- Queering German Culture ed. by Leanne Dawson
The situation of lesbian, gay, bisexual, transgender, and queer (LGBTQ) individuals, groups, and topics has reached a crossroads in our current moment. As Leanne Dawson opens this volume, the place of gender and sexual minorities has become increasingly entrenched in society, one sign being the introduction of marriage equality in the United States and Germany. Yet, the reaction against this progress has simultaneously reached a feverish pitch, with Dawson referencing the 2017 "Unite the Right" rally in Charlottesville, Virginia, where far-right marchers chanted Nazi slogans and slurs aimed at racial, religious, and sexual "others." We are once again confronted with the resurgent threat of a movement wishing to erase the history and presence of these groups.
Queering German Culture positions itself as a parry to these developments, its nod to today's disconcerting events adding critical urgency to this collection of queer and feminist inquiry. The contributors address questions of LGBTQ culture, history, and visibility and their creation, treatment, and preservation in a wider societal context. Encompassing literary fiction, film, magazines, and archives from throughout the twentieth and twenty-first centuries, the volume foregrounds an intersectional approach at the juncture of gender, sexuality, race, and class. A successor to earlier [End Page 208] work such as Christoph Lorey's and John L. Plew's coedited volume Queering the Canon: Defying Sights in German Literature and Culture (1998), this volume similarly adopts a dual use of queer as both noun and verb, identity and approach, in which German culture is queered not only by studying explicitly queer material but also "through against-the-grain (re)readings of texts and histories" (2). As such, Dawson's introduction lays the groundwork by offering a concise overview of queer German history, culture, and theory, from the early homosexual emancipation movement and milestones in queer cultural production to seminal texts in queer theory; the volume thus takes little for granted on the part of the reader. Major theorists, disciplinary jargon, and even queer slang are explicated in the essays and endnotes. While those steeped in queer or feminist theory may choose to skim over these explanatory interludes, they invite those unfamiliar with the queer tradition to participate in these discussions. Moreover, an array of theoretical approaches including queer and feminist theory, Freudian psychoanalysis, media theory, postcolonial theory, and film theory allow for multiple points of entry for a potentially diverse audience.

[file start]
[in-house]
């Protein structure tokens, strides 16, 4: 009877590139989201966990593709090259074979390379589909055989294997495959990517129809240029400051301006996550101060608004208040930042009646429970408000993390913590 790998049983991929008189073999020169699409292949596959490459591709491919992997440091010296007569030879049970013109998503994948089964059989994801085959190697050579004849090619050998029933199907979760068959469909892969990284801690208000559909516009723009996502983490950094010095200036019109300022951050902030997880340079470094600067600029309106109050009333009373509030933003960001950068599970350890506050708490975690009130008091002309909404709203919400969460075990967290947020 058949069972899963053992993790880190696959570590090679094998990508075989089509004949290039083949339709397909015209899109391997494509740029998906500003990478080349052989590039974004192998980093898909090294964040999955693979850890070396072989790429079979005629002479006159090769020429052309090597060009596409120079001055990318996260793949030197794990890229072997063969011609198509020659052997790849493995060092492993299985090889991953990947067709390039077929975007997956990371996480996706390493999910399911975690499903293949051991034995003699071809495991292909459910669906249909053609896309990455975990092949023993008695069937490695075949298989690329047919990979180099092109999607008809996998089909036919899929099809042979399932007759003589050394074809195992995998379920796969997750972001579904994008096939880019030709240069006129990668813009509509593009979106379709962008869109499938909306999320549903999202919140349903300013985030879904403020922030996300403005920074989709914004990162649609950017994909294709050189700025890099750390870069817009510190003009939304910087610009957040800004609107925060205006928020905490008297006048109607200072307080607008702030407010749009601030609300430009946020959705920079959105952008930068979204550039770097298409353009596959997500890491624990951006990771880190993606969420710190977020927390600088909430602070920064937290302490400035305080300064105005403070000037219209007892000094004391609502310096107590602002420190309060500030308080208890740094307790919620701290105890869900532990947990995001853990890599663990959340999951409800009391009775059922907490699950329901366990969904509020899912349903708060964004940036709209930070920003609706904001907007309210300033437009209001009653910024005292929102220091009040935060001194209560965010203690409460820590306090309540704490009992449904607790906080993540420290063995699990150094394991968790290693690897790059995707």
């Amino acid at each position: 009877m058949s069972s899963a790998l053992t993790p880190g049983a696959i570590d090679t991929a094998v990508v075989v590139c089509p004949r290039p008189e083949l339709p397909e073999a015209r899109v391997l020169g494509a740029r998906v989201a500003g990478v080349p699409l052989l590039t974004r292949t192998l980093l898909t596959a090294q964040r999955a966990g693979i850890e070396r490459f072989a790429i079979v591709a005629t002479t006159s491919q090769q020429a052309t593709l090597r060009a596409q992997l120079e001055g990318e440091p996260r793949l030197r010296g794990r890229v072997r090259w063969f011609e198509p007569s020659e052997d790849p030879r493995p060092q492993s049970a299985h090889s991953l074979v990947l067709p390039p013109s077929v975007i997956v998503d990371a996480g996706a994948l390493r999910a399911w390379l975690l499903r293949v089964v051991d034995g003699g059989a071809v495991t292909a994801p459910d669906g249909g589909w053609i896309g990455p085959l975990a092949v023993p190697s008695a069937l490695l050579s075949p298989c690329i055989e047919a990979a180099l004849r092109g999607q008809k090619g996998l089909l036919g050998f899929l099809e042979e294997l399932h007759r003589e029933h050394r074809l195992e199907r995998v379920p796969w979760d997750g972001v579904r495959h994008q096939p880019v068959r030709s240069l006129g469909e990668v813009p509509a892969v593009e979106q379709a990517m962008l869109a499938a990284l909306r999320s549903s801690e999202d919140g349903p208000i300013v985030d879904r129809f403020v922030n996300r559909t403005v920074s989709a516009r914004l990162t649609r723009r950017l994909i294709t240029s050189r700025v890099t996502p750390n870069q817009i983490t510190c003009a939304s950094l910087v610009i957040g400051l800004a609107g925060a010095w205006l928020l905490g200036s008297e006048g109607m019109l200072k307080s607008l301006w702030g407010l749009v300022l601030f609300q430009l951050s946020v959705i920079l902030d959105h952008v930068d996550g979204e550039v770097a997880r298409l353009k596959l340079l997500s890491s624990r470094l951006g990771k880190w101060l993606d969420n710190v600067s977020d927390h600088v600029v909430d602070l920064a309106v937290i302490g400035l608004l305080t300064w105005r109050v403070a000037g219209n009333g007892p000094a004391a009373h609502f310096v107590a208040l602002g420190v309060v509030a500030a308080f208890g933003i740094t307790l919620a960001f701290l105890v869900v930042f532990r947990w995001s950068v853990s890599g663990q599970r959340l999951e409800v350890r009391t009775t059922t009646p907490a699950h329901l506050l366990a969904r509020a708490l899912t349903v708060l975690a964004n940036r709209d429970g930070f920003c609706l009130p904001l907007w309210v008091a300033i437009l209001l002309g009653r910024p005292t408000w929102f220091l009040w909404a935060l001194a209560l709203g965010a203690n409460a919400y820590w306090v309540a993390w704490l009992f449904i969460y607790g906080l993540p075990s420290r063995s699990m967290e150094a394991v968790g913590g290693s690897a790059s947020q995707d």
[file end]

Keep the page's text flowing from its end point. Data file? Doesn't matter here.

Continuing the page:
The volume's first part, "Queer Histories and Archives," focuses on queer in/visibility and agency. Dawson, comparing the histories and temporal politics of lesbian archives in New York City and Berlin, draws out how these archives make lesbian history visible to queer individuals and their urban environments. She emphasizes that these institutions provide a home that facilitates intergenerational and cross-cultural connection and transmission of knowledge alternative to that of the heterosexual nuclear family. Looking to the Weimar Republic, Cyd Sturgess investigates the fashioning of feminine lesbian subjectivities on the pages of popular lesbian magazines and the influence exerted on their representations by divergent sexological discourses, political ideals, and notions of femininity espoused by opposing camps within the homosexual movement of the 1920s. Kyle Frackman, in his analysis of recent documentary films on gay life in communist East Germany, critically engages the nature of this queerness, illustrating how these films not only productively queer our understanding of the past but also conventional ideas of documentary film and film theory by playing with notions of objectivity and authenticity.
Part 2, "Queering the Other," interrogates queerness in dialogue with race and migrant status. Closely reading Thomas Mann's Der Tod in Venedig, John L. Plews studies the role of physiognomical relations between the novel's famous protagonist and the "foreign" men he encounters. Plews establishes the attribution of foreignness in the novel as a screen for Aschenbach's—and Mann's—sublimated homosexuality, using the threat of racial alterity to avoid the scandal of queerness and to reveal the homoerotic undertones and homophobic imperatives of cultural discourse. Nicholas...